Sunday, May 24, 2015

By David H. Swinton, Henry N. Tisdale, Luns C. Richardson, Cleveland L. Sellers Jr. and Lady June Cole
Guest Columnists

Columbia, SC -- This spring, the U.S. Department of Education released a draft proposal for its long-awaited college-ratings system. Unfortunately, the system promises to be an example of federal overreach that does little to provide real solutions to the urgent challenges facing South Carolina students and institutions of higher education.

As presidents of five of South Carolina's historically black colleges and universities, we share the concerns of parents and students about the need to make college costs and value more transparent. But we have grave doubts that the Obama administration's college-ratings system will truly be fair and reliable, or that it will incentivize college access, help make college more affordable and boost graduation rates as intended. In fact, the system could create perverse incentives to game the ratings, leading to reduced access to college for low-income and minority students.

Under the ratings system, schools would be ranked based on affordability, access and outcomes, such as graduation rates. Starting in 2018, President Obama wants to use the ratings as a basis for allocating federal student aid.

To take on that new and unprecedented role, the federal government has to ensure that the ratings are fair and reliable. That's no simple assignment.

The core challenge to creating a fair and reliable ratings system is ensuring that it makes apples-to-apples comparisons of similarly situated institutions with similar missions and similar challenges. It would be patently unfair, for example, to compare the graduation rates of under-resourced historically black colleges and universities, with their mission of educating low-income students — many of them first-generation, low-income students who are under-prepared for college -- with the graduation rates of the country's most selective and richly endowed universities. In 2014, endowments for the nation's top 10 colleges totaled more than $180 billion -- 106 times greater than the total endowments for the top 10 historically black colleges. In fact, most historically black colleges have endowments of less than $50 million, generating far fewer resources to support students.

Yet, the data upon which the administration is relying have huge gaps that make it next to impossible to ensure meaningful comparisons. If anything, the federal ratings system could even incentivize some institutions to enroll fewer at-risk students to boost their ratings, as some institutions have done to improve their standing in the U.S. News & World Report rankings, undermining college opportunity for the very students the ratings are meant to help.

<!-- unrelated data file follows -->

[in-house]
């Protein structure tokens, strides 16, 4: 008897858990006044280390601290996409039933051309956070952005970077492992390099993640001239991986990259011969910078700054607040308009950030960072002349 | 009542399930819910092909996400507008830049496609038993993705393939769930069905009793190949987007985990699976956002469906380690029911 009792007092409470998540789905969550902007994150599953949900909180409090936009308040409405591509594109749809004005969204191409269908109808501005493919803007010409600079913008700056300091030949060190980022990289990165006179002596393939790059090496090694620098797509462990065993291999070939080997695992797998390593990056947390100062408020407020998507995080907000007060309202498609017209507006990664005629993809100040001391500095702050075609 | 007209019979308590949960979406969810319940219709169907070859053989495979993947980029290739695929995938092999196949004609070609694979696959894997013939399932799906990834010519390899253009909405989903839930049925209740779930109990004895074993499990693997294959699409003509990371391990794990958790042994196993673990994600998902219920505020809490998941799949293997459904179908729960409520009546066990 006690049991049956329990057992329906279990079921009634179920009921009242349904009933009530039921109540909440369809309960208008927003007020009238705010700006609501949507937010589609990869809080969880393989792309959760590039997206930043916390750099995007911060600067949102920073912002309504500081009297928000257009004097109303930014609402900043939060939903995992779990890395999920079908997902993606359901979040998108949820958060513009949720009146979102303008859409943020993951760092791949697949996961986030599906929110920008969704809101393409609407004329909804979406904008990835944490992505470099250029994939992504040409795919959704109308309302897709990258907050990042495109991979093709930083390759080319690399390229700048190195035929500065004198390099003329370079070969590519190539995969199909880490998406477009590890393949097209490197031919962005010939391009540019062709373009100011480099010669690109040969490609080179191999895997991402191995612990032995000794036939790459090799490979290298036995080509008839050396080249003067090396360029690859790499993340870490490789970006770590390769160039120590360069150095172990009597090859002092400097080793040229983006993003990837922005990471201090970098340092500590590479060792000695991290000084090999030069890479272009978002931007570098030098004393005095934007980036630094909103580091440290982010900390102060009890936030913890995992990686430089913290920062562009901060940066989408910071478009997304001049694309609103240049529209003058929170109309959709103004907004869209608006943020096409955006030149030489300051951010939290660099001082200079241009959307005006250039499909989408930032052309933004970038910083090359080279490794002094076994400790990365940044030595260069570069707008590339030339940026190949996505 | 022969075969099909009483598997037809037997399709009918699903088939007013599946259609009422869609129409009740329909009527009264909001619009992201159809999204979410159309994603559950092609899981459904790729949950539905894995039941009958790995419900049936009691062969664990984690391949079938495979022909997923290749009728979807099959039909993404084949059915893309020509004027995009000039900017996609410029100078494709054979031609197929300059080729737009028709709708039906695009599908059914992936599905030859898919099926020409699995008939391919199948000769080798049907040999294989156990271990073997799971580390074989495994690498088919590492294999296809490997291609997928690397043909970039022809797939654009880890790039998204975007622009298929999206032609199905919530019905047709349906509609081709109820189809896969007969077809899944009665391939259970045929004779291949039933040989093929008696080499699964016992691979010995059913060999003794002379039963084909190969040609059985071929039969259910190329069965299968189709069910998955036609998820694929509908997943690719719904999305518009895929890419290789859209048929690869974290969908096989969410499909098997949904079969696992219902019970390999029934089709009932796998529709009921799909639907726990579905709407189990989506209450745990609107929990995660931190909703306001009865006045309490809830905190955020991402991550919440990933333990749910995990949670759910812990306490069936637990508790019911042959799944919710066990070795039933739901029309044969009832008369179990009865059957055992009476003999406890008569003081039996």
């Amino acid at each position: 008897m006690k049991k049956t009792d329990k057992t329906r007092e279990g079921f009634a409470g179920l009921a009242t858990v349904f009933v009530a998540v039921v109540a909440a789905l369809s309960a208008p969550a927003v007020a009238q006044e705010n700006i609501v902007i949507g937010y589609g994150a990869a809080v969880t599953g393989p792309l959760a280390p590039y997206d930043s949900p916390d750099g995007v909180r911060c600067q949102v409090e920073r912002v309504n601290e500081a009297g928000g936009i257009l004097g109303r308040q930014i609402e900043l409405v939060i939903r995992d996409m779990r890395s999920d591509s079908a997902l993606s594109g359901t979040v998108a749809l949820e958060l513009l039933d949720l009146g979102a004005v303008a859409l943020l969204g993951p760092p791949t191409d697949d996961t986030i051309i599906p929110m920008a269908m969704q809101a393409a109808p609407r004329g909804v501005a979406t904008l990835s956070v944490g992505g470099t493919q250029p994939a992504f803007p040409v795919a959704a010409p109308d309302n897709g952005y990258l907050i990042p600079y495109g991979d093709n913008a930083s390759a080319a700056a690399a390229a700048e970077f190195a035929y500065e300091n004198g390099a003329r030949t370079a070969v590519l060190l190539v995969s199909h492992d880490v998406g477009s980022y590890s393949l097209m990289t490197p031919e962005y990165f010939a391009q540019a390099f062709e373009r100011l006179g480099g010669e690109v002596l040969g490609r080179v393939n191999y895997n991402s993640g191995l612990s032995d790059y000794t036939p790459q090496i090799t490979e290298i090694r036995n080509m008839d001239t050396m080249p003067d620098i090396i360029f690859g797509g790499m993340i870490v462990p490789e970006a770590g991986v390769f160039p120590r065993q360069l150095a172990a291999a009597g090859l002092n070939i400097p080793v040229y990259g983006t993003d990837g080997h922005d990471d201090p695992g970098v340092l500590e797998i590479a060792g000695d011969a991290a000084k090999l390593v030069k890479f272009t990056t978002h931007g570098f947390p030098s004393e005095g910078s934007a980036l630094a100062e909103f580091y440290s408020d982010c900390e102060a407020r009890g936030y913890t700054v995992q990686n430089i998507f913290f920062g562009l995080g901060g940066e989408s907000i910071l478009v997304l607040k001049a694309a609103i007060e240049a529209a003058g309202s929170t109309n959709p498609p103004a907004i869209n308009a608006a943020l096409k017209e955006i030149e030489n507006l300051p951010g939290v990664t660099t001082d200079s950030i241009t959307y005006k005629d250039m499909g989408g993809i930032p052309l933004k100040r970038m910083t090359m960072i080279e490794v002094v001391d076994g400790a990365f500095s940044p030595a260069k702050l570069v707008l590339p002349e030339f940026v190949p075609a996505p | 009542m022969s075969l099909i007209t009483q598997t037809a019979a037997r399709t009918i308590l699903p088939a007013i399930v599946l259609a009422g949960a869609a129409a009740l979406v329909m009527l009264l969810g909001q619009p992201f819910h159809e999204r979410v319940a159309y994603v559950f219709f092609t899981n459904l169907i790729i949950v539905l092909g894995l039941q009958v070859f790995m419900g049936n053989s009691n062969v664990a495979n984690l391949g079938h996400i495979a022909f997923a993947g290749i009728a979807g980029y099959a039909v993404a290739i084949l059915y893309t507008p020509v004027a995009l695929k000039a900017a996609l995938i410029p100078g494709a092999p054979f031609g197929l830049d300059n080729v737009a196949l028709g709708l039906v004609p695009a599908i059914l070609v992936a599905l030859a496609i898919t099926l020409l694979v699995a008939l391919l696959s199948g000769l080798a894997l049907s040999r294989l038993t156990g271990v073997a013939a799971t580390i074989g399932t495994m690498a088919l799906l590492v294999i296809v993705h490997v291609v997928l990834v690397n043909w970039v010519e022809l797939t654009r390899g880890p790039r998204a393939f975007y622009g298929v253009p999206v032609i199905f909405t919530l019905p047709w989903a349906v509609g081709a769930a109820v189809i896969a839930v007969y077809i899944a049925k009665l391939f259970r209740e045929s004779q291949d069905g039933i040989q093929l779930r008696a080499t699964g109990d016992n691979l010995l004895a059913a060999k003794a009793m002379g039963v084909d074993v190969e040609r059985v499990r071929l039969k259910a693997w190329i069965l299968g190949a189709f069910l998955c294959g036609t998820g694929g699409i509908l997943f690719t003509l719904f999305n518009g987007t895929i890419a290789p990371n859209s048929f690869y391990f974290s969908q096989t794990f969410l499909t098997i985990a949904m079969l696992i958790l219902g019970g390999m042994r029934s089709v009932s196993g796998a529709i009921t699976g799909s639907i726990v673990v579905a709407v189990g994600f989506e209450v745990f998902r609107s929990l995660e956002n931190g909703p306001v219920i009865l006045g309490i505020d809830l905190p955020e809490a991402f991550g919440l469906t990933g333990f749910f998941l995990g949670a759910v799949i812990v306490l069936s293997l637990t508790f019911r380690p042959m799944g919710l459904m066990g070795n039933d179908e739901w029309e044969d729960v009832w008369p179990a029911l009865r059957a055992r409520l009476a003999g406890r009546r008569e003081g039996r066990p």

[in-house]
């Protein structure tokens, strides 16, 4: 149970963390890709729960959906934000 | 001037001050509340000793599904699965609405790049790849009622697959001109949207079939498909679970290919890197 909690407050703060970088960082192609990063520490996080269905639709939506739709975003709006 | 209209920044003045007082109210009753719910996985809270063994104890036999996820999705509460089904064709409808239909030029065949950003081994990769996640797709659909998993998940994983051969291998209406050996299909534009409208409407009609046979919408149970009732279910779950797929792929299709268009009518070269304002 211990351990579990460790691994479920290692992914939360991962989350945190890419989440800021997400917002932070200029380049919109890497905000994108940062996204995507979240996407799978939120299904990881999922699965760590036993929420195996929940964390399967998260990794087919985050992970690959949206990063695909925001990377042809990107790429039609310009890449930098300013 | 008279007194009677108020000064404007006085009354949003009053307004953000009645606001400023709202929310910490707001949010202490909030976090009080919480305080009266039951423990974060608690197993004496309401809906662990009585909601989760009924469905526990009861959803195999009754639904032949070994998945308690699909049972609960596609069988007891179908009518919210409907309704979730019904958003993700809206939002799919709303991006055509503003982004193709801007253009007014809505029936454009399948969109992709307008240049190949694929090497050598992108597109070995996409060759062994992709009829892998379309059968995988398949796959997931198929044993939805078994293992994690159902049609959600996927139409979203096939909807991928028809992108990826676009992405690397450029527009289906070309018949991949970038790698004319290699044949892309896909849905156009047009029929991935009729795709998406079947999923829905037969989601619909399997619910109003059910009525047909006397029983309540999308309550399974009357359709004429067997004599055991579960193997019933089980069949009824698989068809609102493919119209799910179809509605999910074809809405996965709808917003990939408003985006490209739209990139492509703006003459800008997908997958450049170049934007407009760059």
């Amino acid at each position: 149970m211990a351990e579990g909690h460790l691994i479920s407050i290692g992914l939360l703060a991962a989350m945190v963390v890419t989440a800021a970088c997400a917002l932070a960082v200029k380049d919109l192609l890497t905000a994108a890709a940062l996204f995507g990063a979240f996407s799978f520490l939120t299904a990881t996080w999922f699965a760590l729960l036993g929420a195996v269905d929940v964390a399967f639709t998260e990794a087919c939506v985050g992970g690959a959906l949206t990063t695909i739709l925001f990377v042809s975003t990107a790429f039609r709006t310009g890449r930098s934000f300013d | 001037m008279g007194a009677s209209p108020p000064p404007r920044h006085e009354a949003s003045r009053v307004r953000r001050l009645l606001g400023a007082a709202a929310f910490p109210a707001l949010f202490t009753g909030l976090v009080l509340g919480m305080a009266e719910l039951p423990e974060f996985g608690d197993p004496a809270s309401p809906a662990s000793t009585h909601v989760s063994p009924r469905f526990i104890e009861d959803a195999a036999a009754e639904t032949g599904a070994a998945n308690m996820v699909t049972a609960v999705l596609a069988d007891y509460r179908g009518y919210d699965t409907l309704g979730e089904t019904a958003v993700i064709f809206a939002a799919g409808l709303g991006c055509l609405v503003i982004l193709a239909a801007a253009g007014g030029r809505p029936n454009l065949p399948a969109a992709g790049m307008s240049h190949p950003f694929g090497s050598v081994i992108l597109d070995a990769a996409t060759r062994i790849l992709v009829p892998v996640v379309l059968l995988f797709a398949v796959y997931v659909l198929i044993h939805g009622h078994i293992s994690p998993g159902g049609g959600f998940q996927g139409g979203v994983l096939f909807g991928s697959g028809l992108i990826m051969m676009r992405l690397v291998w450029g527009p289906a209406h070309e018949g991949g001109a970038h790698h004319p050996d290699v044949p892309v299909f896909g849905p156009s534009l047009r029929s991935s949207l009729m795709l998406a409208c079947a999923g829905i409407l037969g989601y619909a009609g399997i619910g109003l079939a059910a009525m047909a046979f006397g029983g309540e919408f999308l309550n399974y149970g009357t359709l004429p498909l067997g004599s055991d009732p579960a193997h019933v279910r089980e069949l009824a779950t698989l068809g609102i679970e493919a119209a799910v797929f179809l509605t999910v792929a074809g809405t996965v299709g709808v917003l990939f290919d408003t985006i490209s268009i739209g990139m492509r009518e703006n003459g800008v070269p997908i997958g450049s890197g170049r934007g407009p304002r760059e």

If the ratings were to accurately reflect the degrees of difficulty that colleges and universities face, our institutions would fare well. Few if any comparable institutions can match historically black colleges' record for educating low-income, first-generation minority students.

Our five campuses collectively enroll more than 7,000 students and produce more than 1,000 graduates a year. Since 1986, we have produced more than 20,000 graduates. Nearly all of our students are low-income -- roughly 90 percent receive Pell Grants -- and most are the first in their family to go to college.

No other institutions of higher education have accomplished so much with so little for so long as historically black colleges and universities. Our graduates have gone on to contribute to South Carolina's economy and communities as civic and business leaders, scientists, doctors, lawyers, nurses, legislators, judges and teachers and in other professions.

The mother of South Carolina's civil rights movement, Modjeska Simkins, was educated at Benedict College. At Allen University, a quarter of the degrees are awarded in the science, technology, engineering and math fields, well above the national average. The first African-American chief justice in South Carolina, Earnest A. Finney, graduated from Claflin University. Pearl McNair, the mother of Ronald McNair, a physicist and NASA astronaut, attended Morris College.

When the U.S. Education Department releases the actual ratings for individual colleges this summer, we hope they will fulfill the pledges of President Obama and Secretary Arn Duncan to reward institutions that expand opportunities for disadvantaged students. But the draft blueprint released in December suggests that they will come up short.

The Obama administration, and more importantly disadvantaged students, would be better served by solutions that truly move the needle to enhance college access, affordability and attainment. Pell Grants, for example, now pay less than 30 percent of the cost of attending our institutions, the lowest share in the history of the program.

Resources and smart support — not just more regulation — have to be part of the solution to South Carolina's college completion crisis.

Drs. Swinton, Tisdale, Richardson, Sellers and Cole are the presidents, respectively, of Benedict College, Claflin University, Morris College, Voorhees College and Allen University. Contact them at,,, or

Source: The State Newspaper

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